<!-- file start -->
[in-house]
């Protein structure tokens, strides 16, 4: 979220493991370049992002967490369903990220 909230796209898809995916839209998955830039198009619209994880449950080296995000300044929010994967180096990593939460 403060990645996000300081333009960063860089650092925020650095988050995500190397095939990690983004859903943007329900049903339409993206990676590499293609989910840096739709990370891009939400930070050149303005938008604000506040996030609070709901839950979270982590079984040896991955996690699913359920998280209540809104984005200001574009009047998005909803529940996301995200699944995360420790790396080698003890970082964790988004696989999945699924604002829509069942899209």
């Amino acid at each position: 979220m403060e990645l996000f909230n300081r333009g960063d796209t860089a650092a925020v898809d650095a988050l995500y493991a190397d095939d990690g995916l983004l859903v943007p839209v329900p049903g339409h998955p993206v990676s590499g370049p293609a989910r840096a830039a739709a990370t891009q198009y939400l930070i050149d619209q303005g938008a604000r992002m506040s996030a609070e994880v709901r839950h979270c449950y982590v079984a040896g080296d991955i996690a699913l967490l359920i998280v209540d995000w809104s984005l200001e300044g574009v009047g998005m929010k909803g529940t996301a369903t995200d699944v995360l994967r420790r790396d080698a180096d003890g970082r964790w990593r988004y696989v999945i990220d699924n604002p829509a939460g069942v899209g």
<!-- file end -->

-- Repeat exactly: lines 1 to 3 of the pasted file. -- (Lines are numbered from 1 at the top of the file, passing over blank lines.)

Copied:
[in-house]
């Protein structure tokens, strides 16, 4: 979220493991370049992002967490369903990220 909230796209898809995916839209998955830039198009619209994880449950080296995000300044929010994967180096990593939460 403060990645996000300081333009960063860089650092925020650095988050995500190397095939990690983004859903943007329900049903339409993206990676590499293609989910840096739709990370891009939400930070050149303005938008604000506040996030609070709901839950979270982590079984040896991955996690699913359920998280209540809104984005200001574009009047998005909803529940996301995200699944995360420790790396080698003890970082964790988004696989999945699924604002829509069942899209």
């Amino acid at each position: 979220m403060e990645l996000f909230n300081r333009g960063d796209t860089a650092a925020v898809d650095a988050l995500y493991a190397d095939d990690g995916l983004l859903v943007p839209v329900p049903g339409h998955p993206v990676s590499g370049p293609a989910r840096a830039a739709a990370t891009q198009y939400l930070i050149d619209q303005g938008a604000r992002m506040s996030a609070e994880v709901r839950h979270c449950y982590v079984a040896g080296d991955i996690a699913l967490l359920i998280v209540d995000w809104s984005l200001e300044g574009v009047g998005m929010k909803g529940t996301a369903t995200d699944v995360l994967r420790r790396d080698a180096d003890g970082r964790w990593r988004y696989v999945i990220d699924n604002p829509a939460g069942v899209g």